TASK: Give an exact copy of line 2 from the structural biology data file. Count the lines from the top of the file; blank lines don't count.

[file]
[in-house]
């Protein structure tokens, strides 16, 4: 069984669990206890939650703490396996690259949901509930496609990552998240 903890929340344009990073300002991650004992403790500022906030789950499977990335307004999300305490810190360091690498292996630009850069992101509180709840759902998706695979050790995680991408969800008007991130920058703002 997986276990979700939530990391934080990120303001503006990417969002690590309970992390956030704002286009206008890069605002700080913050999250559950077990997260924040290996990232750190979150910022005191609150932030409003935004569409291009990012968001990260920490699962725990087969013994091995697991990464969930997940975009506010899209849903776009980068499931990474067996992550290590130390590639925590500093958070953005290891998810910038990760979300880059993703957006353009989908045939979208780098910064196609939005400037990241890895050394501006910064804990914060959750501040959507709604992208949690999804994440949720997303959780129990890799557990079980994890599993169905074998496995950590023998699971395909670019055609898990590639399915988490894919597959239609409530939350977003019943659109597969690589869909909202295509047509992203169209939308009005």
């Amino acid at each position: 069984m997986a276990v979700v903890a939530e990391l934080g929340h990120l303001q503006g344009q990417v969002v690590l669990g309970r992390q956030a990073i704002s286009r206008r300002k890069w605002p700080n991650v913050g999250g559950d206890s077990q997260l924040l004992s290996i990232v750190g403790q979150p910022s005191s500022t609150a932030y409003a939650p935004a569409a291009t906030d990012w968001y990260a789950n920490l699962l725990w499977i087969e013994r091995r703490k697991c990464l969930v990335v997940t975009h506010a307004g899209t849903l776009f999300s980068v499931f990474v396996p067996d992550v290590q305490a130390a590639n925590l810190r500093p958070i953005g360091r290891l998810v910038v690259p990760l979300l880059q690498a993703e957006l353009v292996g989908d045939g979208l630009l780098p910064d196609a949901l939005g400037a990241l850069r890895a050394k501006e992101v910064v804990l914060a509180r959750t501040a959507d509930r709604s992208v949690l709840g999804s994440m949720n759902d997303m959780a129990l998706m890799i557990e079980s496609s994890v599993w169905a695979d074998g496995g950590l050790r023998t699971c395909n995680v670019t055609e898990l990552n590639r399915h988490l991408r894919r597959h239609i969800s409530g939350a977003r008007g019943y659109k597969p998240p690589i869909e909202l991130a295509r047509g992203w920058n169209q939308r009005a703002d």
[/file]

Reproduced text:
């Protein structure tokens, strides 16, 4: 069984669990206890939650703490396996690259949901509930496609990552998240 903890929340344009990073300002991650004992403790500022906030789950499977990335307004999300305490810190360091690498292996630009850069992101509180709840759902998706695979050790995680991408969800008007991130920058703002 997986276990979700939530990391934080990120303001503006990417969002690590309970992390956030704002286009206008890069605002700080913050999250559950077990997260924040290996990232750190979150910022005191609150932030409003935004569409291009990012968001990260920490699962725990087969013994091995697991990464969930997940975009506010899209849903776009980068499931990474067996992550290590130390590639925590500093958070953005290891998810910038990760979300880059993703957006353009989908045939979208780098910064196609939005400037990241890895050394501006910064804990914060959750501040959507709604992208949690999804994440949720997303959780129990890799557990079980994890599993169905074998496995950590023998699971395909670019055609898990590639399915988490894919597959239609409530939350977003019943659109597969690589869909909202295509047509992203169209939308009005």